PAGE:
Kisauni gang: Our attacks in Mombasa are 'practical interviews' for new members

Wakali Kwanza

Mr Leonard Kai, a boda boda rider, points to the injury he sustained after he was attacked by suspected members of the Wakali Kwanza gang in May 2021. 

Photo credit: File | Nation Media Group

Hesitation. That is how I felt when I approached one of the residents of Kisauni to show me around.

Earlier, while seated in a tuk-tuk from Mombasa town heading to Kisauni, I felt discomfort in my chest. I was sweaty and dizzy. Why? I was not sure whether I would come out another victim of the panga-wielding gang. I had been warned several times not to do this.

Kisauni residents know each other pretty well. Every time they passed me along the way, they would stare.

I meet Abdallah Abdulrahman, an area community policing officer with an old man whose head has scars. He says he suffered the head injury one evening when the panga-wielding gang invaded his shop.

“I have lived here my whole life. If I say I move out, where will I go? Where?” the old man asks.

Abdallah says the criminal gangs menace in the area started in the 1990s.

“By that time Kisauni, was not well known. The places that were leading in insecurity were Mombasa town and Likoni. The gangs would attack and then come here to hide,” he says, noting that others would go as far as Lamu and cross the border into Tanzania.

It is between 2012 and 2013 that Kisauni became infamous, becoming of one of the most dangerous areas in the country.

“Criminal gangs from Nairobi, Lamu and Tanzania would hide in Kisauni. They would also recruit young boys and girls from here,” says Abdallah.

Their numbers would continue to grow, with spikes during the elections as politicians would guarantee them jobs, he says.

“They were hotcakes for politicians. After elections, they would be given different jobs for their loyalty. Back then, they would only focus on stealing things like necklaces and wallets. They were not so much into blood shedding, which has become rampant in recent years, Abdallah says.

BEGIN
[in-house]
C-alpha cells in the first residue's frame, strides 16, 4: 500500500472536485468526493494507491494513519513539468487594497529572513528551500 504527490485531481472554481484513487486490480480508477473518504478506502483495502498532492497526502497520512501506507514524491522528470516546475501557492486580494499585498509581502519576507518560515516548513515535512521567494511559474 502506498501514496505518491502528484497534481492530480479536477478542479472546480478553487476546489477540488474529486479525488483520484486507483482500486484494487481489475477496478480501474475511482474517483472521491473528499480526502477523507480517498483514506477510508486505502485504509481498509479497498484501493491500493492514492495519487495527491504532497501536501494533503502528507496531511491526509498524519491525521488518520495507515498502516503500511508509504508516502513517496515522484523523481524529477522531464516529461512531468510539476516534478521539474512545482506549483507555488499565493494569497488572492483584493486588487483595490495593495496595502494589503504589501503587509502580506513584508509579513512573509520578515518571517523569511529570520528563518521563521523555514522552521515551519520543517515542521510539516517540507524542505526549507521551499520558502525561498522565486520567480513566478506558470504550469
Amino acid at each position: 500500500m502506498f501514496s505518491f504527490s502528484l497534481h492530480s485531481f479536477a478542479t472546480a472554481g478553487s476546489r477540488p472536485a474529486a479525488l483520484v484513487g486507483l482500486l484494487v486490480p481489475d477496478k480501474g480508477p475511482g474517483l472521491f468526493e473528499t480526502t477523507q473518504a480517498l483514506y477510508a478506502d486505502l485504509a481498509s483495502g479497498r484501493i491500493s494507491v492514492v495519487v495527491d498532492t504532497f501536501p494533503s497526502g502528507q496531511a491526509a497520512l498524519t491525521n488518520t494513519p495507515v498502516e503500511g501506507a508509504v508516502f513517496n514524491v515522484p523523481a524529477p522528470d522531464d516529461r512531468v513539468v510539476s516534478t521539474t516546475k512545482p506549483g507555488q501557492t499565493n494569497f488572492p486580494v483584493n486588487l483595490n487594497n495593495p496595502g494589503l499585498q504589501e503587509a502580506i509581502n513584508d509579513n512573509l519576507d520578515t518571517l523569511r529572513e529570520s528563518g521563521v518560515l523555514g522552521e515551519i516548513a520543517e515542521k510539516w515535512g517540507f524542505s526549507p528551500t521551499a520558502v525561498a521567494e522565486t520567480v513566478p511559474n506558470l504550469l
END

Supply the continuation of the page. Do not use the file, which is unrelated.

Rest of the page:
While some residents are leaving for fear of their lives, others are, strangely, settling in.

Nowadays, he explains, the politicians abandon the gangs after elections. “They then unleash their anger on the common mwananchi.”

James Kalinga, a caretaker in one of the apartments in the area, says affordable rental houses continue to attract a large number of people.

“It is not like these people do not know Kisauni is unsafe. They are well aware, some have even been victims more than once. But where would you prefer to live, where houses are cheap and spacious or expensive?” he asks.

From Skaba Skuba in the late 60s, Kongo by Force in the late 70s, Kuzacha in the early 80s to Sri Lanka and 40 Brothers in the 90s, criminal gangs continue to grow in the area.

Today there are gangs like Wakali Kwanza,Wakali Wao, Wakali Pesa, Mtu Chee, Wajukuu wa Bibi, 86 battalion, Mau Mau, and Watengwa.

Abdallah says the gangs comprise individuals as young as 12 years of age and as old as 26. And they seem to be highly networked.

“After committing crimes, they are sheltered by their colleagues in different corners of Mombasa County. They can commit crimes in Likoni and be sheltered in Kisauni, or vice versa. We have seen many of them going up to Tanzania, Lamu and Nairobi, then after a short while they resurface,” he says.

One of the gang leaders, who agreed to speak on condition of anonymity, said: “The more useful skills you have, the more advantage you have to be hired. We have dealt with drug lords, land grabbers among many other people. When we carry out an attack, it is like an interview platform where you showcase your skills.”

“Some of our friends end up in other countries. Others join the bigger criminal gangs. For us, it is just about survival,” he adds.

As they “survive”, police have vowed to wipe out the gangs, with Kisauni MP Rashid Bedzimba and area Deputy County Commissioner Jamleck Mbugua issued stern warnings.


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